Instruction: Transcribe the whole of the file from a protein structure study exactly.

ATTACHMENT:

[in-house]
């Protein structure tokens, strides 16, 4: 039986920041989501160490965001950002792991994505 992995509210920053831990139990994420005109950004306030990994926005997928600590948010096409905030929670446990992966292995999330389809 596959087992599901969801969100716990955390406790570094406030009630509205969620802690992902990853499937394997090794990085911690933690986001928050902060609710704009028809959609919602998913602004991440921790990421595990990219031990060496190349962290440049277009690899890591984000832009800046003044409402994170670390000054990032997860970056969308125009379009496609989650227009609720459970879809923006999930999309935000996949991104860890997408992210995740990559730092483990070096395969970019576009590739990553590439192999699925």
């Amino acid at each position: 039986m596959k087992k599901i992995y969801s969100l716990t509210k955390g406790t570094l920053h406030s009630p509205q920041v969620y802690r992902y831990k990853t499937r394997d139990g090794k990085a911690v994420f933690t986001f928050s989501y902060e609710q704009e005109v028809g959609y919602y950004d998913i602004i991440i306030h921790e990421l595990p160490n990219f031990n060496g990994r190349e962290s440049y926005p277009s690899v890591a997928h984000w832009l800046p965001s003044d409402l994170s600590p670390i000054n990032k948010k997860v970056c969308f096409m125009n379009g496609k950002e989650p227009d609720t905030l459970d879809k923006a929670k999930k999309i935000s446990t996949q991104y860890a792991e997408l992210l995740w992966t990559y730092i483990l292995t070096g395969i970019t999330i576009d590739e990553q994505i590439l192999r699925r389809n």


[in-house]
């Protein structure tokens, strides 16, 4: 039986920041989501160490965001950002792991994505 992995509210920053831990139990994420005109950004306030990994926005997928600590948010096409905030929670446990992966292995999330389809 596959087992599901969801969100716990955390406790570094406030009630509205969620802690992902990853499937394997090794990085911690933690986001928050902060609710704009028809959609919602998913602004991440921790990421595990990219031990060496190349962290440049277009690899890591984000832009800046003044409402994170670390000054990032997860970056969308125009379009496609989650227009609720459970879809923006999930999309935000996949991104860890997408992210995740990559730092483990070096395969970019576009590739990553590439192999699925």
């Amino acid at each position: 039986m596959k087992k599901i992995y969801s969100l716990t509210k955390g406790t570094l920053h406030s009630p509205q920041v969620y802690r992902y831990k990853t499937r394997d139990g090794k990085a911690v994420f933690t986001f928050s989501y902060e609710q704009e005109v028809g959609y919602y950004d998913i602004i991440i306030h921790e990421l595990p160490n990219f031990n060496g990994r190349e962290s440049y926005p277009s690899v890591a997928h984000w832009l800046p965001s003044d409402l994170s600590p670390i000054n990032k948010k997860v970056c969308f096409m125009n379009g496609k950002e989650p227009d609720t905030l459970d879809k923006a929670k999930k999309i935000s446990t996949q991104y860890a792991e997408l992210l995740w992966t990559y730092i483990l292995t070096g395969i970019t999330i576009d590739e990553q994505i590439l192999r699925r389809n």